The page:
Video: Dan Drezner on the economic sanctions against Russia

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The Closer

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- The FT & McKinsey books of the yearRead more

The Closer

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- The pre-recession UK debt fuelled boom that never was? Read more

Wait, *now* are the kids moving out?

The chart above comes via the indispensable Sober Look, who notes that household formation continues to look stagnant.

As explained in an excellent recent post by George Masnick, different and sometimes contradicting data sets make household formation a difficult indicator to measure in real time. Read more

The Closer

FURTHER FURTHER READING

- GE brings the internet of things to the factory floor. Read more

All those US indicators: what did we learn this week?

This morning’s Employment Situation report coincided with the release of the latest Personal Income & Outlays report, bringing to a close this busy week of economic indicators and activity.

What did we learn? Here’s a brief roundup: Read more

The Closer

FURTHER FURTHER READING

- Is living on the dole bad for you? Read more

Wage growth improved in Q2, remains low

From a note by Nomura on the usefulness of the Employment Cost Index, which climbed by 0.7 per cent from the first quarter to the second:

The Employment Cost Index (ECI) is the most reliable measure of labor cost that we have. It has two primary advantages. First, it is a fixed-weight measure. Changes in the ECI are a weighted average of changes across a matrix of occupational categories and industries. Thus, the ECI is less susceptible to changes in the mix of employment as opposed to changes in actual occupational categories than other measures. Second, the ECI measures not just wages and salaries but other components of compensation, most notably healthcare costs. Read more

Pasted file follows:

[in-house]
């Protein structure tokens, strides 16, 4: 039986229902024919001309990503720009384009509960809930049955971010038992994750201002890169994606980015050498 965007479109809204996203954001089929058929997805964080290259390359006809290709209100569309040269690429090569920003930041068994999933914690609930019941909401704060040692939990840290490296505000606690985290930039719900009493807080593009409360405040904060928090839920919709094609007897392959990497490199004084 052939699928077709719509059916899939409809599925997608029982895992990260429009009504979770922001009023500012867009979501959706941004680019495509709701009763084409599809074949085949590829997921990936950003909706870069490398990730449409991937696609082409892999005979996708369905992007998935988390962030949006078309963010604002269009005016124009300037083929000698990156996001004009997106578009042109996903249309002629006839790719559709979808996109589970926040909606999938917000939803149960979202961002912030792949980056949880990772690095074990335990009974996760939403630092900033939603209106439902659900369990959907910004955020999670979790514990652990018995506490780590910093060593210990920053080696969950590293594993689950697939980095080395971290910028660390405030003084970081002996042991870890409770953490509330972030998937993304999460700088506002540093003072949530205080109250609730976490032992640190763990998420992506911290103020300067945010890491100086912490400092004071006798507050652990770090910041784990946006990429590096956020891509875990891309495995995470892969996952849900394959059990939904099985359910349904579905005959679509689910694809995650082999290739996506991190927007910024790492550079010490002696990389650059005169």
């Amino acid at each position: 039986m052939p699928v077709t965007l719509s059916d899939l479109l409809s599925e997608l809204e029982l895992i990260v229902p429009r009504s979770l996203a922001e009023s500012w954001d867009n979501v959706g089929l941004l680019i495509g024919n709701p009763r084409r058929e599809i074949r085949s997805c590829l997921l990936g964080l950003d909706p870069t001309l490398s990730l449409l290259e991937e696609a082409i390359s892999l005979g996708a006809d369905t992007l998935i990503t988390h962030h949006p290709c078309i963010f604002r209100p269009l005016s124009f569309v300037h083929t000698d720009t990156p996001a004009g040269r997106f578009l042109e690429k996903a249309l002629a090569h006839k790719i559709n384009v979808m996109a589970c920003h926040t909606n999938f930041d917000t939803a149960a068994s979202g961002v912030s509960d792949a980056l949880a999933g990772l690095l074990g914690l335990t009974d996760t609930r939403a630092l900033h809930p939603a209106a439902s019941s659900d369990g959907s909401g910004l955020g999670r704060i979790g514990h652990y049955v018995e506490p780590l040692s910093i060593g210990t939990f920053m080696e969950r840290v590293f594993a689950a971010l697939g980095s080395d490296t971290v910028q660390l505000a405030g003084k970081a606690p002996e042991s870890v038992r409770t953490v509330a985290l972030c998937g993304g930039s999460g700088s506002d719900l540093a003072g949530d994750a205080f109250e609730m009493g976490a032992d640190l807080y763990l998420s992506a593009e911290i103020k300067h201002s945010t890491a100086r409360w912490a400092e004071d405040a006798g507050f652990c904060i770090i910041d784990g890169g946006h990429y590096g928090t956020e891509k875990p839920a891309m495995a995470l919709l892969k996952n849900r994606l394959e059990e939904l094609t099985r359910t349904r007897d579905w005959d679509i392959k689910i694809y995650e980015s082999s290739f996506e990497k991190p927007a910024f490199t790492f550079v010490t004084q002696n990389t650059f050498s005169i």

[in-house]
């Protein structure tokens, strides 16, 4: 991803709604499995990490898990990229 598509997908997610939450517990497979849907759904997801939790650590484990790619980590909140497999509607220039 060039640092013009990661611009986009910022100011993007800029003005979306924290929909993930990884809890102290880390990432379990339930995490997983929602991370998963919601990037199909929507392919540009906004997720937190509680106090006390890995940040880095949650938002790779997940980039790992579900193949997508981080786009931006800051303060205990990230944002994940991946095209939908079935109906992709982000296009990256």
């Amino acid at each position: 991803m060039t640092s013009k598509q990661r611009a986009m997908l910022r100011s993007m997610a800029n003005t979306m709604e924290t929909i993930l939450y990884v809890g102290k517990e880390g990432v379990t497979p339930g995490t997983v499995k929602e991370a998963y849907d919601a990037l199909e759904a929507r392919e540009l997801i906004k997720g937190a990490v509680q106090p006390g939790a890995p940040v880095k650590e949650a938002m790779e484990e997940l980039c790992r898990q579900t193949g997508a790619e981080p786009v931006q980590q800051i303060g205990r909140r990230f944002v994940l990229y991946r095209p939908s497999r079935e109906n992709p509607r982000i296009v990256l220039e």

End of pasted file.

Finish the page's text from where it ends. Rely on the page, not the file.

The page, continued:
The Closer

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- America’s inverted tax logicRead more

Video: markets react to Q2 GDP and FOMC, look ahead to Friday

A brief chat with Fast FT’s Eric Platt:

Fed sees continued “underutilization of labor resources”

Better employment situation reports. Strong second-quarter growth. Inflation rising steadily. Recent congressional testimony from Janet Yellen admitting that the labour market was improving more quickly than the Fed had forecast.

Yet despite acknowledging the recent moves in the unemployment rate and inflation towards the Fed’s targets, Wednesday’s FOMC statement also added that “a range of labor market indicators suggests that there remains significant underutilization of labor resources”. Read more

US Q2 un-blips Q1

A healthy Q2 print is no surprise: underlying growth was already known to be much better than the abysmal, weather-traumatised first quarter numbers indicated, while labour market indicators had been portraying an accelerated recovery for months now.

But 4 per cent annualised growth, along with a slight positive revision to the first quarter number from -2.9 to -2.1 per cent, was even better than expected. Read more

Cash pools, Fed rev-repos, and the stagnationist future, part 1

Zoltan Pozsar, in a new study published by the US Treasury Department’s Office of Financial Research, has developed an intriguing new framework for understanding the interaction between global finance and macroeconomic trends.

It includes important sections about the potentially large implications of the Fed’s new reverse repo facility and the relationship between stagnationist trends and the financial markets. Read more

US inflation has climbed. Now what?

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Problems. You have them. Lucy solves them.

Camp Alphaville’s afternoon lineup includes Lucy Kellaway joining me on stage for a free-wheeling chat about life in the workplace.

The plan is to set aside some time during the event to host a live version of her advice column, which means that we need some problems for her to solve — your problems, dear readers. Read more

The Closer

FURTHER FURTHER READING

- A new book on robots and the economy featuring our very own Izzy Kaminska! Read more

Video: FOMC reaction

With the FT’s US markets editor Mike Mackenzie:

Used to embed a single clip on blog posts.